In connection with Al-Mutanabbi Street STARTS HERE DC 2016
At Olly Olly in Fairfax, Virginia
January 23-February 27, 2016
(Closing Reception: February 20,2016 with a performance by Eames Armstrong, 7pm-10pm)
About This Show:
Artists utilize the power of creativity as a potent force in the face of intimidation and fear. We stand in solidarity with artists throughout the world to confront censorship and oppression in the work of artists, and collectively, in our daily lives. Each artists’s individual practice is powerful and vital, an opportunity for the lion to bare its teeth, demanding freedom of expression and the free exchange of ideas for all.
We had the opportunity to speak with one of the show’s artists, Mojdeh Rezaeipour, about her art:
So To Speak: Can you tell us a bit about your work for this show?
Mojdeh Rezaeipour: This past year has been all about defining myself as an artist. My work has evolved from a light and playful cutting and tearing into a much deeper, more raw and intimate endeavor. In preparation for this particular exhibit, I found myself exploring a hidden chest of feelings about that very far away world, a place from which I’ve been bitterly estranged. Here, I have attempted to piece together or transcribe my personal truths through the appropriation of whimsical imagery and natural elements, juxtaposed against heavier, and often autobiographical themes. Each piece harbors a life of its own, one that is fragile and mortal, just like ours.
StS: Can you talk about your process for these pieces?
MR: I spread out over a large area on our living room floor with a mountain of collected materials. Magazine cutouts archived for years and years, photocopies of childhood photos and self portraits, a book of symbols, various mediums, a tool box, and several baskets filled with ever-growing piles of dried flowers, rocks, and shells. I often work on multiple pieces at the same time, so they all remain unfinished for weeks and weeks. It’s a mess, really. Aside from natural elements, I also really enjoy working with encaustic medium. I believe in art as a living thing, so the ephemeral nature of wax and organic matter really appeals to me.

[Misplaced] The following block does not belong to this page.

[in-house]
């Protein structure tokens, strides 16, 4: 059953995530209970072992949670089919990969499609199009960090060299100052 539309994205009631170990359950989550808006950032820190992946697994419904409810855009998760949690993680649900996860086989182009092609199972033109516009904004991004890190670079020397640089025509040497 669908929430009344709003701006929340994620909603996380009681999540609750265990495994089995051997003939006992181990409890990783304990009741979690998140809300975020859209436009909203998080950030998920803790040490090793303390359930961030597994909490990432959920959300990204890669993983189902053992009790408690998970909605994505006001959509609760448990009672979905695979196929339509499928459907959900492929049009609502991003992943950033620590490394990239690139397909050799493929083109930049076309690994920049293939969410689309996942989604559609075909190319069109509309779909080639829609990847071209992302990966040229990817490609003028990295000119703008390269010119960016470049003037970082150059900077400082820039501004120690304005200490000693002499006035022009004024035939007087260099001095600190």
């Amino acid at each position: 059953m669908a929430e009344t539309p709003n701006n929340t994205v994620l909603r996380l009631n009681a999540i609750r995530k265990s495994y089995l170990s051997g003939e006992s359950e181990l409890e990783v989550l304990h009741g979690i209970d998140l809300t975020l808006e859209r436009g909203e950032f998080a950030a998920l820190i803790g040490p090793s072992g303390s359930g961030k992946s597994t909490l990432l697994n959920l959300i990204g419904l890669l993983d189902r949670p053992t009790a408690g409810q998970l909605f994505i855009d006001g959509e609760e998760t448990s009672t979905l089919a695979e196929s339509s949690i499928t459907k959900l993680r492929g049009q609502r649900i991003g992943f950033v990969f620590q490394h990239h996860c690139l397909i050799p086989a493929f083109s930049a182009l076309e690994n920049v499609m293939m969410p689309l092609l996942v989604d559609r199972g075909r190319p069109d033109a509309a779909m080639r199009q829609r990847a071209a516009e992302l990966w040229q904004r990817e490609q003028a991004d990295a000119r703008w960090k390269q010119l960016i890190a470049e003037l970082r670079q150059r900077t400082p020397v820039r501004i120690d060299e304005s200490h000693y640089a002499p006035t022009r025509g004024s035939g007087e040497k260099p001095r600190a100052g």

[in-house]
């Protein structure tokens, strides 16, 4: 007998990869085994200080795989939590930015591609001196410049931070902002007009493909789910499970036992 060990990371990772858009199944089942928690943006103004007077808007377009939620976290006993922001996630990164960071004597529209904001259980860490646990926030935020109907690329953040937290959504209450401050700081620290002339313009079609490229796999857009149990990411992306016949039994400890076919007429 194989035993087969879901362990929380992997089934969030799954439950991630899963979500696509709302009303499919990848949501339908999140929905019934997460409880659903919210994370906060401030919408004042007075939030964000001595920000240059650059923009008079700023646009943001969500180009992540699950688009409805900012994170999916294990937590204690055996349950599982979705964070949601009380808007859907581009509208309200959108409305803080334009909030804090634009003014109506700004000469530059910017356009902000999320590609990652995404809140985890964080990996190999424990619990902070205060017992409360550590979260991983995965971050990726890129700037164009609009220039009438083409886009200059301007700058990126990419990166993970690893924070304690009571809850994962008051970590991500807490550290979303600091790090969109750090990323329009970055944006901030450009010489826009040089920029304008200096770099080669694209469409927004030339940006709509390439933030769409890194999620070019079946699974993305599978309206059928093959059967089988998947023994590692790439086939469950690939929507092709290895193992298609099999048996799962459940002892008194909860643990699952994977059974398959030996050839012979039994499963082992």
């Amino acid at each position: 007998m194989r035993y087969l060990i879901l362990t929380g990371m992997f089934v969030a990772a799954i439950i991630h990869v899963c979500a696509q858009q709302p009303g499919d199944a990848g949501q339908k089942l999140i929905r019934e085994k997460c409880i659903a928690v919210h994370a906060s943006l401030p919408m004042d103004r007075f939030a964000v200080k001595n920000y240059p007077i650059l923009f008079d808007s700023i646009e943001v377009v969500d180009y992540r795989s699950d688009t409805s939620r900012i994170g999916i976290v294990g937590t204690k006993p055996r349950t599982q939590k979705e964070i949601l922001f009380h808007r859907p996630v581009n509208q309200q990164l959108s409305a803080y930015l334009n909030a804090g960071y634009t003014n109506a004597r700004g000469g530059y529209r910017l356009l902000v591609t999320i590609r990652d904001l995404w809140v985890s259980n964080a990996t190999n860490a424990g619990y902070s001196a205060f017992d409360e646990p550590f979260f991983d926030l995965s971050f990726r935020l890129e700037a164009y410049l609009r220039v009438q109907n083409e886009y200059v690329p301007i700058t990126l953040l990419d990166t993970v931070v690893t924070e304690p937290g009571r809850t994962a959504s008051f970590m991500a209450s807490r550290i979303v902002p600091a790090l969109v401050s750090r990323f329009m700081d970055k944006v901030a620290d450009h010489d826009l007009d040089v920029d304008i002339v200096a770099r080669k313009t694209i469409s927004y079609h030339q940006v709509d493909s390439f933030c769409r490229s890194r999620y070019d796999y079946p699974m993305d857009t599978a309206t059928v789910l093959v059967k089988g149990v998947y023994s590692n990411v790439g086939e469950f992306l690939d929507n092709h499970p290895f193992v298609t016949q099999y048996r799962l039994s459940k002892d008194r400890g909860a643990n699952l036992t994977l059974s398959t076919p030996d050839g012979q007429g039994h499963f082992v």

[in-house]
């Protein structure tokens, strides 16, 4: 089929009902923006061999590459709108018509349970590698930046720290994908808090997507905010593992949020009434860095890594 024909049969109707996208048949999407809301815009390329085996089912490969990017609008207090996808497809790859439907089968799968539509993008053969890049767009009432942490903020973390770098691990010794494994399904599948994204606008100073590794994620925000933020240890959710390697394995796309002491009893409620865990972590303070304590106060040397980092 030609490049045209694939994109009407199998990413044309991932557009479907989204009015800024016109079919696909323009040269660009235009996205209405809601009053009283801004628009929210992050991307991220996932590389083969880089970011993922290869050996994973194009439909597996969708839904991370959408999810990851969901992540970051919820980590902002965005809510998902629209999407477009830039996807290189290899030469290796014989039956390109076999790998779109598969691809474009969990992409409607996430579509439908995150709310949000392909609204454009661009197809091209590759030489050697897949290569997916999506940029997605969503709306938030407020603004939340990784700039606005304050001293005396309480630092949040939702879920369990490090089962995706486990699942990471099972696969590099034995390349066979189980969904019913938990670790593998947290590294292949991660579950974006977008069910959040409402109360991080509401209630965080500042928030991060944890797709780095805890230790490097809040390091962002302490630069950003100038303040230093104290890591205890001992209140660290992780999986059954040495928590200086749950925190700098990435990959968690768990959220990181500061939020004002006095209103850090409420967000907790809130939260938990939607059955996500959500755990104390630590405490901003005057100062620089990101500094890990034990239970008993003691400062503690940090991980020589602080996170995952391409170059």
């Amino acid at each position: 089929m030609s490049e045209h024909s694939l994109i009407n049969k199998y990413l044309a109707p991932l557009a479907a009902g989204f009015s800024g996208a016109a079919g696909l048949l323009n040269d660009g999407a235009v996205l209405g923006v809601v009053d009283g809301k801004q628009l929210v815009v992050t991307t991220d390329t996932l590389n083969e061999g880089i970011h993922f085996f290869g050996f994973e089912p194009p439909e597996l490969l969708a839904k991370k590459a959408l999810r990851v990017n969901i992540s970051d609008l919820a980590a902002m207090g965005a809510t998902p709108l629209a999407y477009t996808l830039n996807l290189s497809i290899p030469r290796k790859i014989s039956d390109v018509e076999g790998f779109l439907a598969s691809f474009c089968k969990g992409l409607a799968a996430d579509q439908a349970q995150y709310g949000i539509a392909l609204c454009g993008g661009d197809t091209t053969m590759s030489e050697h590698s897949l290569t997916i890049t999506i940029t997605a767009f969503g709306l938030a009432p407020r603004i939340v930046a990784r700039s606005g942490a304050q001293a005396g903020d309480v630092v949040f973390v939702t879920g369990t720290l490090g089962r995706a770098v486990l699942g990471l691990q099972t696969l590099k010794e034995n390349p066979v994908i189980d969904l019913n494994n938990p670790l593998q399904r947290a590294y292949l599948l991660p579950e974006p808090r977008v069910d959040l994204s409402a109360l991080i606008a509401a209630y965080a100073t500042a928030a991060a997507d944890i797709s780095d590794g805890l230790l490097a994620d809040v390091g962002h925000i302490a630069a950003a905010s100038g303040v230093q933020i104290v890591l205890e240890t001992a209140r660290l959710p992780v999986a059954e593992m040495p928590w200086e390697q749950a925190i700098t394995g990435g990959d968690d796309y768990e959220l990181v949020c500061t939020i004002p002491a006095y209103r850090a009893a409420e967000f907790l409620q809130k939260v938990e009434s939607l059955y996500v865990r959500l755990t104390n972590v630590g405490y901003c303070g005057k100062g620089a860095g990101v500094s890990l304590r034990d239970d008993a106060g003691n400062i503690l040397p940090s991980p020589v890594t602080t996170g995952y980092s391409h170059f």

StS: Your work in this exhibit is incredibly moving on both a conceptual and technical level. Can you talk about your training, practices, experiences in art that have led you to where you are now?
MR: My formal training is rooted in architecture, though I also completed a minor in art history while I was at Berkley. After college, I was lucky enough to work as a designer with some of the world’s most innovative young architects. I have also always been intimately surrounded by so much art and so many incredible artists- especially ever since we first opened the doors of Epicure in 2010. Observing and interacting with such a diverse community of creative people in the DC area has done a lot to fill my artist’s well, as well as providing me the support to get out there and share my own work. I am grateful for the opportunity to live in a world where I can experience freedom in my creative expression.
Mojdeh was born and raised in Tehran, Iran, and moved to the US with her family at the age of twelve. Since completing her architectural studies at U.C. Berkley, she has been involved with various facets of art and design in San Francisco, Rome, New York, and Tokyo. She currently lives in the DC area and works primarily with collage, encaustics, and natural elements in a light and whimsical exploration of darker subjects in today’s world. The driving force in Mojdeh’s life has always been that of human connection, which has in turn lent itself to a true passion for sharing stories, visually and otherwise. She is a Moth StorySlam Champion, has been featured on The Moth Mainstage, and currently serves as The Moth’s Washington DC StorySlam Producer. She also co-owns and manages Epicure Cafe – a community cafe, gallery, and music venue, home to hundreds of creatives in the Washington DC area.
Featured Image from the Show, taken by Holly Mason